Newsweek
Cover Story:
Dyslexia and the
New Science of Reading

 

Millions of otherwise bright children struggle with words, but recent brain research shows there's hope if parents and teachers know what to look for

By Barbara Kantrowitz (right) and Anne Underwood (left)
Newsweek, November 22, 1999.

The first thing Kathryn Nicholas will tell you about her 11-year-old son Jason is that he's a bright, curious kid who can build elaborate machines out of Legos and remember the code names and payloads of bombers. "He has a phenomenal desire to see how things work," she says proudly. But reading, for Jason, was a train wreck. In first grade he was assigned to special-education classes with three mildly retarded children. Two years later, despite extra help, he still couldn't decipher a sentence, and his mother was worried that he would soon become so discouraged that he would give up trying. Then she heard about Virginia Wise Berninger, an educational psychologist at the University of Washington who studies dyslexia, a disorder that makes learning to read extremely difficult. As part of her ongoing research, Berninger tested Jason and then invited him to a summer program for dyslexic boys. The kids didn't just play letter games. They did science experiments, studied biodiversity, met with a geneticist and radiologist from the university and learned to read words relating to the science they were studying. Berninger explained that their brains weren't defective, just different. She told them that Einstein had trouble in school, too, until he found one that emphasized individual thinking and discouraged rote memorization. At the end of the program, Jason went up to her and asked earnestly, "Can you help me get into a school like Einstein's?"

Unfortunately, there are no schools like that around the Nicholas home in Kent, Wash. But Jason did make dramatic gains during that summer program in 1997. What's more, he's maintained them. He'll never be a great speller. He still stumbles over new words in a text. But he's an honors student in his sixth-grade class and continues to amaze his mom every day with his creativity. "I look at kids like Jason and think God gave them other things to compensate," says his mother. "They think differently, and come up with creative ideas we've never thought of. They have a gift, even though the world sees it as a disability." Indeed, famous and successful dyslexics include Tom Cruise, artist Robert Rauschenberg and Olympian Dan O'Brien.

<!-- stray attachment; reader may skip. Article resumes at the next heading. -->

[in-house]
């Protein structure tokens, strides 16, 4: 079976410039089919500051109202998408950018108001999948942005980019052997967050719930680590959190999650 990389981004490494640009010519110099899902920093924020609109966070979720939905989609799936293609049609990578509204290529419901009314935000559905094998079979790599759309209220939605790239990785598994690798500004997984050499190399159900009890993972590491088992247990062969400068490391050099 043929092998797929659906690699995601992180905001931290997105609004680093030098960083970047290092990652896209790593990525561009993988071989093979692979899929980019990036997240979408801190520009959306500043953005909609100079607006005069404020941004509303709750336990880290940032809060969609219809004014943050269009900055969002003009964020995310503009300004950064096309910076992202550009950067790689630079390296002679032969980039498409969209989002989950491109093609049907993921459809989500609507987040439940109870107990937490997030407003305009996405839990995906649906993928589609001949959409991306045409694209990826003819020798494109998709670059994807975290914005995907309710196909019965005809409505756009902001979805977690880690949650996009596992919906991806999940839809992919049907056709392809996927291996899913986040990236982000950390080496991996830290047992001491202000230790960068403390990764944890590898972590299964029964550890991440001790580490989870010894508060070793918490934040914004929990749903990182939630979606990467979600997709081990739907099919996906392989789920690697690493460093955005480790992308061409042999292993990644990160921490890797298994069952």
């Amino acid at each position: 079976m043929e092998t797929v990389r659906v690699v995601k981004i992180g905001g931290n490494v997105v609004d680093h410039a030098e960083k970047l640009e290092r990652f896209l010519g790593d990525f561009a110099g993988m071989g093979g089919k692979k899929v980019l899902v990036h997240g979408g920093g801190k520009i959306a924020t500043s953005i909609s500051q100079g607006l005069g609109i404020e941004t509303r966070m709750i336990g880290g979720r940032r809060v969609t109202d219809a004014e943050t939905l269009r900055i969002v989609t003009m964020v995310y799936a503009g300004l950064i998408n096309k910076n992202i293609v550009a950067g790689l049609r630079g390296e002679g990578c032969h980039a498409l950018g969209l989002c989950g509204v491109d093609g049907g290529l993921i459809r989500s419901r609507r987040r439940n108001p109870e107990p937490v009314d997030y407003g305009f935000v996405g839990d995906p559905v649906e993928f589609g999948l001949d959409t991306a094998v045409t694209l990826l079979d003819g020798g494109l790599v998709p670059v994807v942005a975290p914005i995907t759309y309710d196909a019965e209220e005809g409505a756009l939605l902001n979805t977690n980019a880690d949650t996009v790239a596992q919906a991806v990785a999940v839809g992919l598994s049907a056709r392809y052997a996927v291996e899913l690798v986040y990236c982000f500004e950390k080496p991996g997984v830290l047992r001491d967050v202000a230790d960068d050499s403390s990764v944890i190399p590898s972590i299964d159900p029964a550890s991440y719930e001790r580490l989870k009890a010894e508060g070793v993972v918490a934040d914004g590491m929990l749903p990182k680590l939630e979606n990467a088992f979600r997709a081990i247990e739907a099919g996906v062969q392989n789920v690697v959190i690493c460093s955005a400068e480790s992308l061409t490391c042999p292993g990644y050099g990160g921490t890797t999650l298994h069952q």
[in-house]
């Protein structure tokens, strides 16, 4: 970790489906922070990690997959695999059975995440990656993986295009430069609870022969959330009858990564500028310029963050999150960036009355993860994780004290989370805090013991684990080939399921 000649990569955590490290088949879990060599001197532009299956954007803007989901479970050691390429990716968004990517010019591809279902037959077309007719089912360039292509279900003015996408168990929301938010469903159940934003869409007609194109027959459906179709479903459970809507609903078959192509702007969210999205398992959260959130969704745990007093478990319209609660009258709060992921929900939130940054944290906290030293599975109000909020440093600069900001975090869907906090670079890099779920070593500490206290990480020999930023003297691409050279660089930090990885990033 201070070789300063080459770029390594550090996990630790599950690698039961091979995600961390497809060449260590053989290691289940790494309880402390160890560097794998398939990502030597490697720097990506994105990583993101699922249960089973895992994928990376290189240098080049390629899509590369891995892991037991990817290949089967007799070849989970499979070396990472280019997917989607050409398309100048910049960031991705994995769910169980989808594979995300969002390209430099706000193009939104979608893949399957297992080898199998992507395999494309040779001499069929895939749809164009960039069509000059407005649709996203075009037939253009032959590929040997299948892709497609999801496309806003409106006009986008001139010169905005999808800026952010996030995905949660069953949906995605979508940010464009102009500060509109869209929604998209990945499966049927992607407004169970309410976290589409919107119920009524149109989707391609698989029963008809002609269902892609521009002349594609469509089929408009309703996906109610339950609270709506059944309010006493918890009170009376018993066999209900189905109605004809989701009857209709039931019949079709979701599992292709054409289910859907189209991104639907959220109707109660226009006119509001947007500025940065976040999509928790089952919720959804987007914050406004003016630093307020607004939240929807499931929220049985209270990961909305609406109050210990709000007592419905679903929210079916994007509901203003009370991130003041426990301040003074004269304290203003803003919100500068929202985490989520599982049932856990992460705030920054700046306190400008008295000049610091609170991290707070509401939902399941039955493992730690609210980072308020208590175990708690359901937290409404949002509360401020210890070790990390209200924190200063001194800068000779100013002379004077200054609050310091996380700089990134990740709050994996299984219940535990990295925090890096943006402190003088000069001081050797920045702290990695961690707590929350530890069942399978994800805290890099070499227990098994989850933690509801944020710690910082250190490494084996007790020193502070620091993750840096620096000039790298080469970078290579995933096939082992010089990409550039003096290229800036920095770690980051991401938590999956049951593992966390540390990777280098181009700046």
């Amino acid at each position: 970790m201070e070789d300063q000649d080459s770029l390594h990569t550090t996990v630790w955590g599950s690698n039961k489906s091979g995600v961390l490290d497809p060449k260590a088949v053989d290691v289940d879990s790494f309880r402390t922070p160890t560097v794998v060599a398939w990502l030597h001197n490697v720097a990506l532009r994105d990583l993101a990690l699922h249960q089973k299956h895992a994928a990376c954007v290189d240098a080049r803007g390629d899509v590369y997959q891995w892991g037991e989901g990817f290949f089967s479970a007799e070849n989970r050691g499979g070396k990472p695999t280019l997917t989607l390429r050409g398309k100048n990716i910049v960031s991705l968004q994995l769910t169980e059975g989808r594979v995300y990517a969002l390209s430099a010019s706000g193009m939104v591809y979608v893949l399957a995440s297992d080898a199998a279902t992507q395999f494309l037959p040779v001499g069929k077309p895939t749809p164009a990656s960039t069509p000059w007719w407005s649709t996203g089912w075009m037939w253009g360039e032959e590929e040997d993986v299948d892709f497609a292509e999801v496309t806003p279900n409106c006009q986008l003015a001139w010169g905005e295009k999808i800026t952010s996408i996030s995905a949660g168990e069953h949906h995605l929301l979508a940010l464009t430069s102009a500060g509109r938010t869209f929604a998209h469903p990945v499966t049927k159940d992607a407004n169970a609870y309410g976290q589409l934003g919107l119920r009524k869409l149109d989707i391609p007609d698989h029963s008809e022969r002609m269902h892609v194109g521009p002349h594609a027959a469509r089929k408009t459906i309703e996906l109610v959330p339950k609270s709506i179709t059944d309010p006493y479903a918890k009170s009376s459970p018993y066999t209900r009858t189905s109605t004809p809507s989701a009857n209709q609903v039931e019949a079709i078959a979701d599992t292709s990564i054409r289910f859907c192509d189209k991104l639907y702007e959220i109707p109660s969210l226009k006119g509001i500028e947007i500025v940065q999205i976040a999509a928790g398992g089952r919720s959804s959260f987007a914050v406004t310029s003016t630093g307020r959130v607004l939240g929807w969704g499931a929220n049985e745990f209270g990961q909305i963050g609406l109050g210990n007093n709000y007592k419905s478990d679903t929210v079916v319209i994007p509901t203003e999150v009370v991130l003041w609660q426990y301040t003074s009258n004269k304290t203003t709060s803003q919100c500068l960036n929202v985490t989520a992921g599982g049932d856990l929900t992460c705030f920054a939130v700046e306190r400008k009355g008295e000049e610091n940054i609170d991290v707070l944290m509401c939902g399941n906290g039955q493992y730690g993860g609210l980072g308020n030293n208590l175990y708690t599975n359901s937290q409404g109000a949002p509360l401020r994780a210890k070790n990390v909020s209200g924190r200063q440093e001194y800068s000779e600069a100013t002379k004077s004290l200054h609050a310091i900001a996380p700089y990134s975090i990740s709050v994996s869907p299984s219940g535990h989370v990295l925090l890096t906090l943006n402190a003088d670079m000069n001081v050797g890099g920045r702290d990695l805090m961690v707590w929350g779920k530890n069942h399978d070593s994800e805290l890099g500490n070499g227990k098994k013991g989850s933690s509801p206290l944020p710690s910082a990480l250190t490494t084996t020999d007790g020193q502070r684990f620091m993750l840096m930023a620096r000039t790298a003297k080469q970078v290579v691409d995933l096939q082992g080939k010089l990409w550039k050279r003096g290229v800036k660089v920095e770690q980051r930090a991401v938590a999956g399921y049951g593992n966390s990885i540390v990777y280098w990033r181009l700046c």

Jason is one of the lucky onesand not just because he's smart and creative. Until recently, dyslexia and other reading problems were a mystery to most teachers and parents. As a result, too many kids passed through school without mastering the printed page. Some were treated as mentally deficient; many were left functionally illiterate, unable to ever meet their potential. But in the last several years, says Yale researcher Sally Shaywitz, "there's been a revolution in what we've learned about reading and dyslexia." Scientists like Shaywitz and Berninger are using a variety of new imaging techniques to watch the brain at work. Their experiments have shown that reading disorders are most likely the result of what is, in effect, faulty wiring in the brainnot laziness, stupidity or a poor home environment. There's also convincing evidence that dyslexia is largely inherited; scientists have identified four chromosomes that may be involved. Dyslexia is now considered a chronic problem for some kids, not just a "phase." Scientists have also discarded another old stereotype, that almost all dyslexics are boys. Studies indicate that many girls are affected as welland not getting help.

At the same time, educational researchers have come up with innovative teaching strategies for kids who are having trouble learning to read. New screening tests are pinpointing children at risk before they get discouraged by years of frustration and failure. And educators are trying to get the message to parents that they should be on the alert for the first signs of potential problems.

It's an urgent mission. Mass literacy is a relatively new social goal. A hundred years ago people didn't need to be good readers in order to earn a living. But in the Information Age, no one can get by without knowing how to read well and understand increasingly complex material. These skills don't come easily to about 20 percent of kids. Not all of these youngsters are dyslexic. Researchers now think that dyslexia represents the low end of a continuum of reading ability. The teaching strategies that help dyslexics, those most severely disabled, are also helping kids who require only a little extra attention.

These dramatic changes come none too soon. For years people thought dyslexia was rooted in the earliest research. Dyslexia was first described 100 years ago by W. Pringle Morgan, a general practitioner in Sussex, England. In 1896 he published an article in the British Medical Journal about a 14-year-old boy named Percy who was "quick at games and in no way inferior to others of his age"except that he was unable to read. Because Percy and others like him had problems with written words, not with spoken language, it was assumed that the problem was visual. Dyslexia was turned over to ophthalmologists, who tried to teach dyslexic kids by using outsized letters and words.